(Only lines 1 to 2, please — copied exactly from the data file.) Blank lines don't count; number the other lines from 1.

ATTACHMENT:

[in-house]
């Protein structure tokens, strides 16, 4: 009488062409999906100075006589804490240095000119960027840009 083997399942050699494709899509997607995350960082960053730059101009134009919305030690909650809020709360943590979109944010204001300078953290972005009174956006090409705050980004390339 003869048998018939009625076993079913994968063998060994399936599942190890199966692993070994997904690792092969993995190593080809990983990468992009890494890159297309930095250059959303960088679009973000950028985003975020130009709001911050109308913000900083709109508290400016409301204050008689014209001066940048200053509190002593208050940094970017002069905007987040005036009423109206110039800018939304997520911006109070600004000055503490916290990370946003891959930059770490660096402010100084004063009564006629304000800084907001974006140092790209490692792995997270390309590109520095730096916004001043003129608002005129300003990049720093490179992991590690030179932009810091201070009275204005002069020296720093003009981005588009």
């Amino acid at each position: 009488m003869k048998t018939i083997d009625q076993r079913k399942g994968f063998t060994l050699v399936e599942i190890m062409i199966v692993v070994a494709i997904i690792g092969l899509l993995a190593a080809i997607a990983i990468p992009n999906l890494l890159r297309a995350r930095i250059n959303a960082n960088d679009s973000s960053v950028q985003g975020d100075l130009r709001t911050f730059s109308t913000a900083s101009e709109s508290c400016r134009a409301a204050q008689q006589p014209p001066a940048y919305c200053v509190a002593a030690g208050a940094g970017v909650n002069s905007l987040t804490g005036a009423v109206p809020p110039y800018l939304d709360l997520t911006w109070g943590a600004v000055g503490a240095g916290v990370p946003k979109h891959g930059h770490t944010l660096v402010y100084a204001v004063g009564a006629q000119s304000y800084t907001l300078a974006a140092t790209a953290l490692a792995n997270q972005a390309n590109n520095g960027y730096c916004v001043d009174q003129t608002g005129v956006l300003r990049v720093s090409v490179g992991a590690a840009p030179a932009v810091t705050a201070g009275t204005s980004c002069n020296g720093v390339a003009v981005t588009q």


[in-house]
């Protein structure tokens, strides 16, 4: 009488062409999906100075006589804490240095000119960027840009 083997399942050699494709899509997607995350960082960053730059101009134009919305030690909650809020709360943590979109944010204001300078953290972005009174956006090409705050980004390339 003869048998018939009625076993079913994968063998060994399936599942190890199966692993070994997904690792092969993995190593080809990983990468992009890494890159297309930095250059959303960088679009973000950028985003975020130009709001911050109308913000900083709109508290400016409301204050008689014209001066940048200053509190002593208050940094970017002069905007987040005036009423109206110039800018939304997520911006109070600004000055503490916290990370946003891959930059770490660096402010100084004063009564006629304000800084907001974006140092790209490692792995997270390309590109520095730096916004001043003129608002005129300003990049720093490179992991590690030179932009810091201070009275204005002069020296720093003009981005588009």